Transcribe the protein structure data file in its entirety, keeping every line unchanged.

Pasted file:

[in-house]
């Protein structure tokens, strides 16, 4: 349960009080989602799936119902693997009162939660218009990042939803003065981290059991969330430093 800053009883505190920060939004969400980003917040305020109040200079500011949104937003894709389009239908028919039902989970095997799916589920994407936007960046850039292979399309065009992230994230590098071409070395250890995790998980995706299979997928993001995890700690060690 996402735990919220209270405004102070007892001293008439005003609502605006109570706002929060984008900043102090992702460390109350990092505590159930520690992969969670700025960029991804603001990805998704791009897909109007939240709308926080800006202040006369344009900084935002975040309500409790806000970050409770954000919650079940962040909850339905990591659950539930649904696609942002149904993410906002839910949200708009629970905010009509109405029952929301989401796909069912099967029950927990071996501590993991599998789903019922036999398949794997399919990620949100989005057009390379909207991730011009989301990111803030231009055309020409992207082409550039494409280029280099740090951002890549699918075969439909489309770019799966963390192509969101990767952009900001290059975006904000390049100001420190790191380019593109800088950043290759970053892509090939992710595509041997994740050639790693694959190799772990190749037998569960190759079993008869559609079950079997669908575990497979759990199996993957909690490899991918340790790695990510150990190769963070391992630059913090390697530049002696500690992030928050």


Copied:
[in-house]
């Protein structure tokens, strides 16, 4: 349960009080989602799936119902693997009162939660218009990042939803003065981290059991969330430093 800053009883505190920060939004969400980003917040305020109040200079500011949104937003894709389009239908028919039902989970095997799916589920994407936007960046850039292979399309065009992230994230590098071409070395250890995790998980995706299979997928993001995890700690060690 996402735990919220209270405004102070007892001293008439005003609502605006109570706002929060984008900043102090992702460390109350990092505590159930520690992969969670700025960029991804603001990805998704791009897909109007939240709308926080800006202040006369344009900084935002975040309500409790806000970050409770954000919650079940962040909850339905990591659950539930649904696609942002149904993410906002839910949200708009629970905010009509109405029952929301989401796909069912099967029950927990071996501590993991599998789903019922036999398949794997399919990620949100989005057009390379909207991730011009989301990111803030231009055309020409992207082409550039494409280029280099740090951002890549699918075969439909489309770019799966963390192509969101990767952009900001290059975006904000390049100001420190790191380019593109800088950043290759970053892509090939992710595509041997994740050639790693694959190799772990190749037998569960190759079993008869559609079950079997669908575990497979759990199996993957909690490899991918340790790695990510150990190769963070391992630059913090390697530049002696500690992030928050």